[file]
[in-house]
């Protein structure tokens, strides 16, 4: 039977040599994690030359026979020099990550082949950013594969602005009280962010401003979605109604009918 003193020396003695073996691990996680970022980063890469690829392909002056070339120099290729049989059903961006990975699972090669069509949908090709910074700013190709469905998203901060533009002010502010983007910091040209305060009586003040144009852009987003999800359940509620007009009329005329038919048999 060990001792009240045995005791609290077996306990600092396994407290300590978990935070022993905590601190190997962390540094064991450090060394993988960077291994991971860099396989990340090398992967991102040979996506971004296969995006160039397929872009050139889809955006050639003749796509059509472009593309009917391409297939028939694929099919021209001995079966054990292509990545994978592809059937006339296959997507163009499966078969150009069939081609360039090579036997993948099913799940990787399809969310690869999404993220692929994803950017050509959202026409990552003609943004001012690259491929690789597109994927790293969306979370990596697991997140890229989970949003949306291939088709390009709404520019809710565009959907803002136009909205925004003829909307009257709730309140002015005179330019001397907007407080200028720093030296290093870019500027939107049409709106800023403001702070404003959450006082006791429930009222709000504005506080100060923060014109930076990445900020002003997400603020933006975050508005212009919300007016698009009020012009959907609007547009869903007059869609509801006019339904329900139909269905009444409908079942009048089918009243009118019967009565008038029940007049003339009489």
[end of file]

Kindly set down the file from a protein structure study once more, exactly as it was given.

[in-house]
């Protein structure tokens, strides 16, 4: 039977040599994690030359026979020099990550082949950013594969602005009280962010401003979605109604009918 003193020396003695073996691990996680970022980063890469690829392909002056070339120099290729049989059903961006990975699972090669069509949908090709910074700013190709469905998203901060533009002010502010983007910091040209305060009586003040144009852009987003999800359940509620007009009329005329038919048999 060990001792009240045995005791609290077996306990600092396994407290300590978990935070022993905590601190190997962390540094064991450090060394993988960077291994991971860099396989990340090398992967991102040979996506971004296969995006160039397929872009050139889809955006050639003749796509059509472009593309009917391409297939028939694929099919021209001995079966054990292509990545994978592809059937006339296959997507163009499966078969150009069939081609360039090579036997993948099913799940990787399809969310690869999404993220692929994803950017050509959202026409990552003609943004001012690259491929690789597109994927790293969306979370990596697991997140890229989970949003949306291939088709390009709404520019809710565009959907803002136009909205925004003829909307009257709730309140002015005179330019001397907007407080200028720093030296290093870019500027939107049409709106800023403001702070404003959450006082006791429930009222709000504005506080100060923060014109930076990445900020002003997400603020933006975050508005212009919300007016698009009020012009959907609007547009869903007059869609509801006019339904329900139909269905009444409908079942009048089918009243009118019967009565008038029940007049003339009489």